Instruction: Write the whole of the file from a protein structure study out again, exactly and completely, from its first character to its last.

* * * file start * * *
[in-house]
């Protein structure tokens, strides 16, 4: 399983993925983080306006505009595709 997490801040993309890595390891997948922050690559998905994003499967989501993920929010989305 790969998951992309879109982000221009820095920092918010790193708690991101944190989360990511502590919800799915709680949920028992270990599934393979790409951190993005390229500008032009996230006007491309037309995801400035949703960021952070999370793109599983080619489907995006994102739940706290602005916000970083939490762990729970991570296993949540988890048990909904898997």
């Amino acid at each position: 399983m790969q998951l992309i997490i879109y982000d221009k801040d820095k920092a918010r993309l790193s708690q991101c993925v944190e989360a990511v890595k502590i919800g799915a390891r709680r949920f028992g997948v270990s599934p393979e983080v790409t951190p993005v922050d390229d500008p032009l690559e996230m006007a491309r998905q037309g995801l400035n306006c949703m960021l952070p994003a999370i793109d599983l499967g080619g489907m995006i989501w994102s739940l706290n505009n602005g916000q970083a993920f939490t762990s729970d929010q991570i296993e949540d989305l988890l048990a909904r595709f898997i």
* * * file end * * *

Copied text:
[in-house]
């Protein structure tokens, strides 16, 4: 399983993925983080306006505009595709 997490801040993309890595390891997948922050690559998905994003499967989501993920929010989305 790969998951992309879109982000221009820095920092918010790193708690991101944190989360990511502590919800799915709680949920028992270990599934393979790409951190993005390229500008032009996230006007491309037309995801400035949703960021952070999370793109599983080619489907995006994102739940706290602005916000970083939490762990729970991570296993949540988890048990909904898997």
């Amino acid at each position: 399983m790969q998951l992309i997490i879109y982000d221009k801040d820095k920092a918010r993309l790193s708690q991101c993925v944190e989360a990511v890595k502590i919800g799915a390891r709680r949920f028992g997948v270990s599934p393979e983080v790409t951190p993005v922050d390229d500008p032009l690559e996230m006007a491309r998905q037309g995801l400035n306006c949703m960021l952070p994003a999370i793109d599983l499967g080619g489907m995006i989501w994102s739940l706290n505009n602005g916000q970083a993920f939490t762990s729970d929010q991570i296993e949540d989305l988890l048990a909904r595709f898997i």